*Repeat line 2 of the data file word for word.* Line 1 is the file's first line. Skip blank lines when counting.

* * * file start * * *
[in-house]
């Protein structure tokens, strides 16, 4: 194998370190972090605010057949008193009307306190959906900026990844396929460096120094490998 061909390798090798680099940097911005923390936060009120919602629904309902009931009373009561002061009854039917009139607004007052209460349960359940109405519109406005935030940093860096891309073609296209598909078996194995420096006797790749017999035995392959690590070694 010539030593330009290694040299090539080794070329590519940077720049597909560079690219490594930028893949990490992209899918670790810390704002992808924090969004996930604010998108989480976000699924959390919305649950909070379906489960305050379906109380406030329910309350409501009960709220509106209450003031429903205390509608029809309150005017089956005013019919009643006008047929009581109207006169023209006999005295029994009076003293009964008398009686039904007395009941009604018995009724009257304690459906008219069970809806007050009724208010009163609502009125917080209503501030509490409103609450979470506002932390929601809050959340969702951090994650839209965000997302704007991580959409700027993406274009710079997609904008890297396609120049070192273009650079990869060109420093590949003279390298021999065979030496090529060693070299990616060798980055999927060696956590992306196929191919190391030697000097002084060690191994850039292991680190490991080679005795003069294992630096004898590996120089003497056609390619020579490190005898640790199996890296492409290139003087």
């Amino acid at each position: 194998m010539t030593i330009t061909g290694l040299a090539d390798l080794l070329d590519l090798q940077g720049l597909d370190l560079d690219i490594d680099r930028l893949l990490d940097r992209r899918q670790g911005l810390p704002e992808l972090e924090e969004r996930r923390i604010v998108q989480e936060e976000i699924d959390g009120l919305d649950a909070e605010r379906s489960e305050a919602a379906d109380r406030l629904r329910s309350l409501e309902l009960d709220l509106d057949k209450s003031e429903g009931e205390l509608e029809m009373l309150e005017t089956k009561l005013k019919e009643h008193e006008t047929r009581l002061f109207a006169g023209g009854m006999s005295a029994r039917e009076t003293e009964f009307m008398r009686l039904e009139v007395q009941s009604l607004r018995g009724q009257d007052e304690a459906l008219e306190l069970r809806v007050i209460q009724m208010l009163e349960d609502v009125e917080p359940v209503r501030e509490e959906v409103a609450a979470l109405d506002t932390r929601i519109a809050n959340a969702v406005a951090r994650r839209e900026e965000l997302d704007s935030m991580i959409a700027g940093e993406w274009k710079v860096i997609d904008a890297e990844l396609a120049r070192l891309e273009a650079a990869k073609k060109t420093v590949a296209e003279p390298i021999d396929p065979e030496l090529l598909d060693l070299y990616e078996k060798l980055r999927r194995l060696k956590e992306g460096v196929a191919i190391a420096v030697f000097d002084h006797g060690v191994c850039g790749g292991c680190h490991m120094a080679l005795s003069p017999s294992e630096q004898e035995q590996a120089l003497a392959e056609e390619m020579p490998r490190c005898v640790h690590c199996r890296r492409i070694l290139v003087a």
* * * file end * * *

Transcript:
């Protein structure tokens, strides 16, 4: 194998370190972090605010057949008193009307306190959906900026990844396929460096120094490998 061909390798090798680099940097911005923390936060009120919602629904309902009931009373009561002061009854039917009139607004007052209460349960359940109405519109406005935030940093860096891309073609296209598909078996194995420096006797790749017999035995392959690590070694 010539030593330009290694040299090539080794070329590519940077720049597909560079690219490594930028893949990490992209899918670790810390704002992808924090969004996930604010998108989480976000699924959390919305649950909070379906489960305050379906109380406030329910309350409501009960709220509106209450003031429903205390509608029809309150005017089956005013019919009643006008047929009581109207006169023209006999005295029994009076003293009964008398009686039904007395009941009604018995009724009257304690459906008219069970809806007050009724208010009163609502009125917080209503501030509490409103609450979470506002932390929601809050959340969702951090994650839209965000997302704007991580959409700027993406274009710079997609904008890297396609120049070192273009650079990869060109420093590949003279390298021999065979030496090529060693070299990616060798980055999927060696956590992306196929191919190391030697000097002084060690191994850039292991680190490991080679005795003069294992630096004898590996120089003497056609390619020579490190005898640790199996890296492409290139003087």